|Artist unknown. Image source: shirleytwofeathers.com|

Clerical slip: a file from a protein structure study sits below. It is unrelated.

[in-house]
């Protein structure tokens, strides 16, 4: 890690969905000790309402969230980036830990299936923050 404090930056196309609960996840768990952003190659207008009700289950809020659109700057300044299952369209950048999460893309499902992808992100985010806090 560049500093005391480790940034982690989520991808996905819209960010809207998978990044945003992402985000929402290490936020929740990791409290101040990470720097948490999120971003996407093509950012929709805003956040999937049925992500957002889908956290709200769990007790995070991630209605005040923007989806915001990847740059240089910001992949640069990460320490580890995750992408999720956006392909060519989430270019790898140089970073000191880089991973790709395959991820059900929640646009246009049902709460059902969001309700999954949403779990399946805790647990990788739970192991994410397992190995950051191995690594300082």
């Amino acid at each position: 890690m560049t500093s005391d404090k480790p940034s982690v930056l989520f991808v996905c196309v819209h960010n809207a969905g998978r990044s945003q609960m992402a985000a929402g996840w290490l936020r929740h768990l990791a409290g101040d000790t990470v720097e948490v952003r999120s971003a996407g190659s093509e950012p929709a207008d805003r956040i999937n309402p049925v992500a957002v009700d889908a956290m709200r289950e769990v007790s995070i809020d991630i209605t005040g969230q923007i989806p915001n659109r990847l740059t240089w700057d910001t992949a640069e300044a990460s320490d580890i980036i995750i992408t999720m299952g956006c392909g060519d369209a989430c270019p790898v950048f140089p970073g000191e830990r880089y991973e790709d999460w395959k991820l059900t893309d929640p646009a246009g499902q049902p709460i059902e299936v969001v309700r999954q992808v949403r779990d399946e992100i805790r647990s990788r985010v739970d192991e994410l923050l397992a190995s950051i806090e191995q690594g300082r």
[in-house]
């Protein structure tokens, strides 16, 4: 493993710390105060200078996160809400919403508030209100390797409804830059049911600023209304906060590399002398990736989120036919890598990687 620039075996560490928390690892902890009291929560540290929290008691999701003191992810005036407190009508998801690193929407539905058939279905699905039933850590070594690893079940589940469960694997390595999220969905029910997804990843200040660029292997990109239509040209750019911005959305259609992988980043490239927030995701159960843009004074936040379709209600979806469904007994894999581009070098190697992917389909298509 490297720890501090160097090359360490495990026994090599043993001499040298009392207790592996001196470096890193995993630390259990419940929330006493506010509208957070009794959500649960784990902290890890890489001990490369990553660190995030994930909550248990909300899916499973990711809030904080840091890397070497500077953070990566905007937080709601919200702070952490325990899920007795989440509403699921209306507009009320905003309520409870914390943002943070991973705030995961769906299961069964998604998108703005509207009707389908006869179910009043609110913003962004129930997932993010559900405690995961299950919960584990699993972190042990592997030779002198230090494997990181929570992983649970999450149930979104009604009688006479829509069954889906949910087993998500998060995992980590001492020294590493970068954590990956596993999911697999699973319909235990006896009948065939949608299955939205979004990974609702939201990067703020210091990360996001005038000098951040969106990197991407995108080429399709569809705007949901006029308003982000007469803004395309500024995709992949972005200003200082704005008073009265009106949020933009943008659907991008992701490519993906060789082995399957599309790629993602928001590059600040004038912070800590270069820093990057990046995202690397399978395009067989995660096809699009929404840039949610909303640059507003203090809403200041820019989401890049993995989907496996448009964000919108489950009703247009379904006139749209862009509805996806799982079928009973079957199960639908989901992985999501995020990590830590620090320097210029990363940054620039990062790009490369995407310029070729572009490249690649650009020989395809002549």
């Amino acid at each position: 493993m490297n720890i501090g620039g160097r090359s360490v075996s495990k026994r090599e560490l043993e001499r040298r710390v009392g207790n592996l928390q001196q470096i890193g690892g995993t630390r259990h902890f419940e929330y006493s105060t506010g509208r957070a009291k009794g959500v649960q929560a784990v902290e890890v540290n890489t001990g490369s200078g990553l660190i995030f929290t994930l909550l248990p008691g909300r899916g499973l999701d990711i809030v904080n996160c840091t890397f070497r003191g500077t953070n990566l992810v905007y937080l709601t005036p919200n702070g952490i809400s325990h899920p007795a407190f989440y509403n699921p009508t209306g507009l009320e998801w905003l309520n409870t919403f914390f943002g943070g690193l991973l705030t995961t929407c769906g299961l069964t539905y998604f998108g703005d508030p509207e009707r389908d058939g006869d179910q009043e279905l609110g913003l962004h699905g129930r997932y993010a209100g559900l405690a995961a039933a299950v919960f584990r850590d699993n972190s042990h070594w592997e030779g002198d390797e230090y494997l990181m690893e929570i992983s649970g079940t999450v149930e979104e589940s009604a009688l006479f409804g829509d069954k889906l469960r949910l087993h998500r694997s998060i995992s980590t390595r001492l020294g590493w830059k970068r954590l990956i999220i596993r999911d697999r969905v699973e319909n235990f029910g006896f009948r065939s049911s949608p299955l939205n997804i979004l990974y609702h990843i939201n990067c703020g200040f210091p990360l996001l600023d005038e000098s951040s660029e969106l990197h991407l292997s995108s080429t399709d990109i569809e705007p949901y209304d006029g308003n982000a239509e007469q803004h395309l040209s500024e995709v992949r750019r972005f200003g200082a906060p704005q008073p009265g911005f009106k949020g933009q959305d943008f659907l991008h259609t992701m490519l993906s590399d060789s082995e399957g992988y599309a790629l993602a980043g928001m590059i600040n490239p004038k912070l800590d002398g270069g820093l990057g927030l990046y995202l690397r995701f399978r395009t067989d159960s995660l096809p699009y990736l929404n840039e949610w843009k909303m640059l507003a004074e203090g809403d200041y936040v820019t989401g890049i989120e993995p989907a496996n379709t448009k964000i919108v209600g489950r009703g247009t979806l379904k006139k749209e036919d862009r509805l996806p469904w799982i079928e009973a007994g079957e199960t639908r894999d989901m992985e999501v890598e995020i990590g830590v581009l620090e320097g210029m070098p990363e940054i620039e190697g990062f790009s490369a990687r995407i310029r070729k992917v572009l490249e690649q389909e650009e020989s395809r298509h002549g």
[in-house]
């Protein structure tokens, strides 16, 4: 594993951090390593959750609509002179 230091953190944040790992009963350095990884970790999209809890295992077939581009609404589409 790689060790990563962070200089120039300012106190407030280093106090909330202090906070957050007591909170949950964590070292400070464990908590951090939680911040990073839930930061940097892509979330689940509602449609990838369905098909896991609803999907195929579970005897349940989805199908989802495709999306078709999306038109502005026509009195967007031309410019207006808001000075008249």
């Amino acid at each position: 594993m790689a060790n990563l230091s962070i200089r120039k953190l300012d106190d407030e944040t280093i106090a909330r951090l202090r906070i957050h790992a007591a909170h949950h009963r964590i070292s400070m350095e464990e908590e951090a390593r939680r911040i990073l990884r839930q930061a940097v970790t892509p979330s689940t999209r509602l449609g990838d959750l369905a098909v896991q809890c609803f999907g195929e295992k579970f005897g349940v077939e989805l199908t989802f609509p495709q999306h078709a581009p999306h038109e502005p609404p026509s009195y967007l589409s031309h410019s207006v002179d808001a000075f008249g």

Hecate (or Trivia, to use her Latin name – as this is now also an English word with a very different association I will retain her Hellenic title) is an enigmatic Goddess of the triple crossroads, the stygian night and magic; though she walks through the dark she is not a Goddess of darkness itself, for it is her torches which lit up the way for Ceres when she searched for her abducted daughter. Hecate is associated with both Diana,* who lights up the night, and Proserpina, who gives us hope that life can emerge from death. Hecate's rites were not recorded on the official Roman calendar (Beard at 384), but her veneration was well known in Rome. Cicero tells us that altars and shrines to her were commonplace in Greece, though not apparently in Rome at this time, however, she is referred to by a number of contemporaneous Roman poets, such as Horace and Catullus, which suggests that Hecate had already been successfully synchronised into Roman polytheism by the 1st century BCE. By the 4th century CE her worship was apparently prominent enough for Roman senators to be counted among her priests. This was during the last gasp of overt Paganism in Italy, when Christianity had become the religion of emperors; Paganism was increasingly mocked as a set of superstitions befitting peasants and barbarian Germans. Perhaps in an effort to assert greater spiritual legitimacy, some affluent and well educated Pagans were embracing an increasingly more sophisticated species of polytheism, by fusing it with mystery religions and philosophies from the east (a process which had been ongoing for centuries in any case). Roman veneration of Hecate appears to have gone hand-in-hand with this, for she almost certainly featured prominently within the well known Eleusinian Mysteries – a Pagan sect that was apparently so spiritually fulfilling that initiation into its secret rites brought about the apostasy of Constantine I’s nephew Julian, who would later be known as the last Pagan emperor of Rome.